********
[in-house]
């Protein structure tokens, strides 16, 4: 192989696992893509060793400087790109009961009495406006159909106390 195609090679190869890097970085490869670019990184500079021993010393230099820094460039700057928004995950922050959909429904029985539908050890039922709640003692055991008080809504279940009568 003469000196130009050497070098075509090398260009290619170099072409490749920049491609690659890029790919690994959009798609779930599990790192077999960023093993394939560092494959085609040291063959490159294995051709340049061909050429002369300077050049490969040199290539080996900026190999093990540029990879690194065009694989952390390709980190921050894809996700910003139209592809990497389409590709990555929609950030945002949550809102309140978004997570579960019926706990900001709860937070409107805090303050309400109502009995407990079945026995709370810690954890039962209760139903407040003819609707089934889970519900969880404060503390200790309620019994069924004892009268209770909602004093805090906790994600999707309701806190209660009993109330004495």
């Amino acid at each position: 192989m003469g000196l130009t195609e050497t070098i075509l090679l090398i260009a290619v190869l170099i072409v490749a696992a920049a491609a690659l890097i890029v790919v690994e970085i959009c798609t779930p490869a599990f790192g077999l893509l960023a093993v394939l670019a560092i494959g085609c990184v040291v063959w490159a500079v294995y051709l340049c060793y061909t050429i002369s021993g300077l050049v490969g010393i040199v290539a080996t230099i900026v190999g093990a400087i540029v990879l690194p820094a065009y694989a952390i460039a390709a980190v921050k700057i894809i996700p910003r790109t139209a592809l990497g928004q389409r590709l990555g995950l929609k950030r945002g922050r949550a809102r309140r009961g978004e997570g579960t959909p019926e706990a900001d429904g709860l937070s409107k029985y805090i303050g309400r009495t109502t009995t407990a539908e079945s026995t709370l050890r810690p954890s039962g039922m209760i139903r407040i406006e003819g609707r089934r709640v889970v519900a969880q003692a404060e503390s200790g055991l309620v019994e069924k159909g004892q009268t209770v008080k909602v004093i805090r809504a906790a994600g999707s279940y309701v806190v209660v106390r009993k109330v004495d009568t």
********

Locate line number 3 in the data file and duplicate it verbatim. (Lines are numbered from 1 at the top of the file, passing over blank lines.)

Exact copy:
């Amino acid at each position: 192989m003469g000196l130009t195609e050497t070098i075509l090679l090398i260009a290619v190869l170099i072409v490749a696992a920049a491609a690659l890097i890029v790919v690994e970085i959009c798609t779930p490869a599990f790192g077999l893509l960023a093993v394939l670019a560092i494959g085609c990184v040291v063959w490159a500079v294995y051709l340049c060793y061909t050429i002369s021993g300077l050049v490969g010393i040199v290539a080996t230099i900026v190999g093990a400087i540029v990879l690194p820094a065009y694989a952390i460039a390709a980190v921050k700057i894809i996700p910003r790109t139209a592809l990497g928004q389409r590709l990555g995950l929609k950030r945002g922050r949550a809102r309140r009961g978004e997570g579960t959909p019926e706990a900001d429904g709860l937070s409107k029985y805090i303050g309400r009495t109502t009995t407990a539908e079945s026995t709370l050890r810690p954890s039962g039922m209760i139903r407040i406006e003819g609707r089934r709640v889970v519900a969880q003692a404060e503390s200790g055991l309620v019994e069924k159909g004892q009268t209770v008080k909602v004093i805090r809504a906790a994600g999707s279940y309701v806190v209660v106390r009993k109330v004495d009568t």